Wednesday, July 14th, 2021

Different uniform, just as dedicated

Former Ohio State star now Sister Mary Xavier

By Tom Haines

Sister Mary Xavier, born Sarah Schulze, speaks at the Do Good Restaurant and Min. . .

OSGOOD - For Sarah Schulze, growing up in Anna, sports were the foundation of her identity.
As she graduated from Anna and moved on to play basketball at Ohio State, she increasingly realized that she needed to found her identity on her faith instead.
After college, she became a religious sister with the Sisters of St. Francis of the Martyr St. George, taking the name Sister Mary Xavier, and got a master's in theology to learn how to teach others about God.
On Tuesday, she spoke about identity, sports, and virtue at the Do Good Restaurant and Ministry in Osgood, 20 miles from her hometown. Her brother, niece and nephew attended.
"It's a privilege, because to receive all the knowledge through studying and formation, that in itself most people don't get to do," Sister Xavier said. "But then to share it with other people, that's a gift too. And to see that you can actually help people grow closer to Jesus, that's a privilege as well."
Sister Xavier emphasized two aspects of identity: moral and ontological. The former is a matter of individual choices and the latter stems from God's creation and focuses on moral identity and forming virtues by habit.
"At the beginning, you're gritting your teeth," she said, comparing moral character to athletic training. "After a while, you say, 'That paid off.' I can run really easily, I have the freedom to do this."
In her own life, for better or worse, much of this work was done through sports, Xavier explained.
"Most of the virtues I have I've gained through sports, and I'm very grateful for that," she said. "But most of the vices and lies in my life were from sports too.
"Sports can be a perfect area to grow virtue, but you have to have good coaches and good parents. Otherwise, it's a cesspool of vice."
Considering other young athletes who were in her position, she highlighted the virtue of temperance.
"Do you play basketball all day? I did," she said. "That's not a virtue, that's a vice. Temperance requires moderation."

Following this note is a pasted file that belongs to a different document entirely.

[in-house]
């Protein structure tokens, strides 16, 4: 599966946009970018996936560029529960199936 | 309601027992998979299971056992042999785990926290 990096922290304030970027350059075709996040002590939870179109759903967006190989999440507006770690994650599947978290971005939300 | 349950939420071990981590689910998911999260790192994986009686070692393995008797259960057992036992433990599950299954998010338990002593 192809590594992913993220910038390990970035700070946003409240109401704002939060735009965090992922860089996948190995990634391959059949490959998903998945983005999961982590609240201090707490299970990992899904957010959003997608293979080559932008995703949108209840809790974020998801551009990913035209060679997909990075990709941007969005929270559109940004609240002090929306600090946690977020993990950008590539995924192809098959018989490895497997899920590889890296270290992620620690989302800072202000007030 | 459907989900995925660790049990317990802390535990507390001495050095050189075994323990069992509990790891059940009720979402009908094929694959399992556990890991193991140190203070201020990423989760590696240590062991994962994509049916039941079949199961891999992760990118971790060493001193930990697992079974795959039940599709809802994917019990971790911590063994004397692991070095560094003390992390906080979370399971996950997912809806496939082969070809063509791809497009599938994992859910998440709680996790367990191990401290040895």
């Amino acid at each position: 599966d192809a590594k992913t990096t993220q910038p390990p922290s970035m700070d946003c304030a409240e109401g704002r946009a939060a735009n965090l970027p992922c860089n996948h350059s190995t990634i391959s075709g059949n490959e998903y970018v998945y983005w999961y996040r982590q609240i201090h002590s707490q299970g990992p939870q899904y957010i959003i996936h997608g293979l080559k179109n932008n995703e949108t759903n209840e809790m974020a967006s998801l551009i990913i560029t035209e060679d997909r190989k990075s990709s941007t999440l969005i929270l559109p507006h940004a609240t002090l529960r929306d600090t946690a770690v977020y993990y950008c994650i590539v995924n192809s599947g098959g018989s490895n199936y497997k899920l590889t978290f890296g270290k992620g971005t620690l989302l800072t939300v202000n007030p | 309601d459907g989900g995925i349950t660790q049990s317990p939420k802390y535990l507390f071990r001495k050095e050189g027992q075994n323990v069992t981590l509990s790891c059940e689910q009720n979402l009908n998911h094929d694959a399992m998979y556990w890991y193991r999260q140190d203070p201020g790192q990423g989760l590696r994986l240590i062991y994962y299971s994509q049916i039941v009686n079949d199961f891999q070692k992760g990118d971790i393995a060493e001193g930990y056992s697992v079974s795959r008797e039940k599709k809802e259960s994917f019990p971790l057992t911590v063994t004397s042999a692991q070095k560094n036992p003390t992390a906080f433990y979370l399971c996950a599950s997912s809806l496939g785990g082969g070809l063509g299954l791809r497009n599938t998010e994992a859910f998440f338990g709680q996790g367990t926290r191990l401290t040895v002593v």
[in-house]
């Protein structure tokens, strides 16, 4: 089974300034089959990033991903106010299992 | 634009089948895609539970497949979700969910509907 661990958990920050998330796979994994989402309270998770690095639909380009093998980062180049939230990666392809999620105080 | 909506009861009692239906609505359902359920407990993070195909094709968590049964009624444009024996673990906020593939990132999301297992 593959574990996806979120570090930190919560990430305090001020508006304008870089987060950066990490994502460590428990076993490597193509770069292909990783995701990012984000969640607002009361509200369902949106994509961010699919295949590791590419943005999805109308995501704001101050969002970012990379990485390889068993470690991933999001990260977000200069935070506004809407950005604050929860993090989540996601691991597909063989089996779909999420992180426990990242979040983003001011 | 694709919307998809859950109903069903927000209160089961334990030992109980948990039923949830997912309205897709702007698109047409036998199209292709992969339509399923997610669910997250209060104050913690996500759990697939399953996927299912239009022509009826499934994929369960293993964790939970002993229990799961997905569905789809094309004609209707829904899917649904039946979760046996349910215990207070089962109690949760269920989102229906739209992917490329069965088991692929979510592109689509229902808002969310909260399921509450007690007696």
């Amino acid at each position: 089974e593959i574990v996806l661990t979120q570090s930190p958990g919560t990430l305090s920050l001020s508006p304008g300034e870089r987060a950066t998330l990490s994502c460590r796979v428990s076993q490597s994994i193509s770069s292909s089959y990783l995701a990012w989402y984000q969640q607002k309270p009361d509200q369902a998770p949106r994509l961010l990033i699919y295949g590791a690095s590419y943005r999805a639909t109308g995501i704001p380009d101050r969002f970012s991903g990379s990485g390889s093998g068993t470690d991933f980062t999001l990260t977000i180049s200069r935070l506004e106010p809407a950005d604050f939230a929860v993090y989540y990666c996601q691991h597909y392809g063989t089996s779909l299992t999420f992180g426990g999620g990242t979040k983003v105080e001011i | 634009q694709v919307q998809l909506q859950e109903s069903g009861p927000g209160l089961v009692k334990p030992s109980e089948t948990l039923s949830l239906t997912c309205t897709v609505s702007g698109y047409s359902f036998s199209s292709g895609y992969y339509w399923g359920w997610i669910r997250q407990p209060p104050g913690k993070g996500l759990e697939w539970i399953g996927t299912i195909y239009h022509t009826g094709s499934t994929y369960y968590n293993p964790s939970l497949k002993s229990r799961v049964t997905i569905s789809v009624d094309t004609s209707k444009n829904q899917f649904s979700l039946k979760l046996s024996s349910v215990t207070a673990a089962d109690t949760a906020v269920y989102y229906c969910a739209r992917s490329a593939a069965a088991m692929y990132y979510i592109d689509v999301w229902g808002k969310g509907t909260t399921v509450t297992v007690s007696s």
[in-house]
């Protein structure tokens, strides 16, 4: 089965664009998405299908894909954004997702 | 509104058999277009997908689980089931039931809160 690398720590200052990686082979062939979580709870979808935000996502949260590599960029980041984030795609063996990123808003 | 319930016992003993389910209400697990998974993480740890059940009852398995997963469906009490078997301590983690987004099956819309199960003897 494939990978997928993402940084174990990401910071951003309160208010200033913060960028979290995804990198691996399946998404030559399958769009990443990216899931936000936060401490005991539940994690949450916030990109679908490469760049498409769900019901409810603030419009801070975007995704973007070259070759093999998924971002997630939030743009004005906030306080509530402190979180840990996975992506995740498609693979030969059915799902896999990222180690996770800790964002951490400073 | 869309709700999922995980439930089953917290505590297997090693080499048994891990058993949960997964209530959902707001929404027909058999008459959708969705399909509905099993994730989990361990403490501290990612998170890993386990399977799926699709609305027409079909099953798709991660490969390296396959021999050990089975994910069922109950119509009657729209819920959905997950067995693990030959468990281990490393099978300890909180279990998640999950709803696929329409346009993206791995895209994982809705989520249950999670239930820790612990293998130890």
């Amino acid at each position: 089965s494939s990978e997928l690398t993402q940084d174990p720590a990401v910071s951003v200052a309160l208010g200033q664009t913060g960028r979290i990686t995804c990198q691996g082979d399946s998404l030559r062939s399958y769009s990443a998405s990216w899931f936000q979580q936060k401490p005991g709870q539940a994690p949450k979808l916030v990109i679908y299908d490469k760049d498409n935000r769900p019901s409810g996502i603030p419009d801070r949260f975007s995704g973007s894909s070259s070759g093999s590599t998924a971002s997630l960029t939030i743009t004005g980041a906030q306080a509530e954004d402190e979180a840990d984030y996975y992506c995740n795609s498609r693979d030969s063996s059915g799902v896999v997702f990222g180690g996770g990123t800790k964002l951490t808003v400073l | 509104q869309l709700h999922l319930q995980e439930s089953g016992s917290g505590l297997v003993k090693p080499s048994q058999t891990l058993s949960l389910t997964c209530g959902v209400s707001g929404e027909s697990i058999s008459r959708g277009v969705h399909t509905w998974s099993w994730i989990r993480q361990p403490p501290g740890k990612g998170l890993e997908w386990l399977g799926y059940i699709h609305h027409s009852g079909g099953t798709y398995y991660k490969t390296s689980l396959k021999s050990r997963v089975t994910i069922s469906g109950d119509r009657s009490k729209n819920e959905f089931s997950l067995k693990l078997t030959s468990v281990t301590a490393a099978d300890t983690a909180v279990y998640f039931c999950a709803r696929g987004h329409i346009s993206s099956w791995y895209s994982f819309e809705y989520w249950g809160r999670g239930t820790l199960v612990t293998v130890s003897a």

For young Sarah Schulze, sports became the center of her life, albeit a life full of frustration. After a loss to Fairlawn her high school freshman year, she punched out a locker room window.
Those frustrations continued even after her senior year at Anna, when a torn ACL and a particularly influential religious education teacher drove her to take a closer look at her life. By her freshman year of college, she had started to commit more to a Catholic life, insisting on making it to Sunday Mass and going to Adoration for the first time.
"I figured I'd pray a rosary and leave," she said. "Three rosaries later, we were still there. But it was the one place I found peace."
But on the court, those frustrations continued, even as Ohio State continued to win and made a deep tournament run her freshman year.
"Even though we made it to the Sweet 16, I didn't care, because I wasn't the star," she said.
Another ACL tear hampered the end of her senior year, but the trainer cleared her to play with a brace on her knee. When the season ended, a younger teammate invited the seniors to a shootaround, but Schulze knew she was done.
Instead, she moved on to a year of discernment at an inner-city school before finding the religious order with whose purpose she felt the most connection. Since then, her story has generated interest, both within her community and from the press.
"Most people think it's super cool that I went from being a DI athlete to a sister. Most people also think it's super weird," she said. "Why should it be weird for athletes to follow God's call?"
Nine years after joining the order, her year of discernment has come back to prepare her for her current role as a sixth-grade teacher in Hastings, Nebraska.
While Tuesday's audience was mostly adults, she said there were certain similarities to being in a classroom.
"It's actually a similar feeling, because I am me no matter where I am," she said with a laugh. "I love teaching the faith, and I just love giving what I have to other people. Whether you're two years old or 70 years old, I will enjoy sharing that with you."
For the 40 or 50 in attendance, Sister Xavier offered specific advice, such as examining the four cardinal virtues and using the name of Jesus to reject vices. But as a starting point, she suggested focusing on daily life and how it differs from the profession of one's faith.
"We might know sports or work is not the most important thing, but do we live a different way?" she asked. "If so, we forfeit the most important truth about ourselves."
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